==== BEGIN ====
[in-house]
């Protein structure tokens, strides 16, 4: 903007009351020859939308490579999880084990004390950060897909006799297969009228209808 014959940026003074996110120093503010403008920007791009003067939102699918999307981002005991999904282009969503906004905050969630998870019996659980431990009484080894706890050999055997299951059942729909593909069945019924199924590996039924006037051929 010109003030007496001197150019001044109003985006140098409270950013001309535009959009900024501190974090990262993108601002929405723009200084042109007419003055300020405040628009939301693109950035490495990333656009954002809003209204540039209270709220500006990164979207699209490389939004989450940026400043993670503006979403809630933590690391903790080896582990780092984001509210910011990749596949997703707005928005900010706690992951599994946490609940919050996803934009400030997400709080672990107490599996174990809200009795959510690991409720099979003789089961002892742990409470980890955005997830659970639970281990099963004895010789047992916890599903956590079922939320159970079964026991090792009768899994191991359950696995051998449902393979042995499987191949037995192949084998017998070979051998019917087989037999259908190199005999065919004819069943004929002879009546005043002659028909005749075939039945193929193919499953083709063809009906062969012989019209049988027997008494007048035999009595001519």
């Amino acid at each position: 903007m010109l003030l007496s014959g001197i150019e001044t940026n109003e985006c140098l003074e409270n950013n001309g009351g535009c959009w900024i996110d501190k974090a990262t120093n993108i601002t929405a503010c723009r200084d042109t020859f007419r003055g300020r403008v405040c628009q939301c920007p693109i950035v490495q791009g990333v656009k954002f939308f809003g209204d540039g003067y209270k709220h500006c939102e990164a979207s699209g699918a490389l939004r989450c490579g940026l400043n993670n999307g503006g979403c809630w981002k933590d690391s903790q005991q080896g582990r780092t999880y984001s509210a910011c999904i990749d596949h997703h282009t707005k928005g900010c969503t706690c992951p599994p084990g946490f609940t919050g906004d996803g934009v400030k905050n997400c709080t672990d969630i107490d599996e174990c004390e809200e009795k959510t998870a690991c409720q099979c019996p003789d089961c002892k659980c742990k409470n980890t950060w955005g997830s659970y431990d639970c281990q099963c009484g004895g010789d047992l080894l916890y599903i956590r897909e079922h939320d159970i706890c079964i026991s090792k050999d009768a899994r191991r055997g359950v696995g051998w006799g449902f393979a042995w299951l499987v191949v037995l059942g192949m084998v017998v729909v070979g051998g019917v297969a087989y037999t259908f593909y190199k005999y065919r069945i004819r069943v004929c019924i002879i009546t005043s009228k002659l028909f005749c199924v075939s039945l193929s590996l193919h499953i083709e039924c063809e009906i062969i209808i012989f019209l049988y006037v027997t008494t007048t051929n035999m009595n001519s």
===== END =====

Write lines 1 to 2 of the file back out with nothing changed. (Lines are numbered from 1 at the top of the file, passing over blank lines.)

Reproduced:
[in-house]
């Protein structure tokens, strides 16, 4: 903007009351020859939308490579999880084990004390950060897909006799297969009228209808 014959940026003074996110120093503010403008920007791009003067939102699918999307981002005991999904282009969503906004905050969630998870019996659980431990009484080894706890050999055997299951059942729909593909069945019924199924590996039924006037051929 010109003030007496001197150019001044109003985006140098409270950013001309535009959009900024501190974090990262993108601002929405723009200084042109007419003055300020405040628009939301693109950035490495990333656009954002809003209204540039209270709220500006990164979207699209490389939004989450940026400043993670503006979403809630933590690391903790080896582990780092984001509210910011990749596949997703707005928005900010706690992951599994946490609940919050996803934009400030997400709080672990107490599996174990809200009795959510690991409720099979003789089961002892742990409470980890955005997830659970639970281990099963004895010789047992916890599903956590079922939320159970079964026991090792009768899994191991359950696995051998449902393979042995499987191949037995192949084998017998070979051998019917087989037999259908190199005999065919004819069943004929002879009546005043002659028909005749075939039945193929193919499953083709063809009906062969012989019209049988027997008494007048035999009595001519």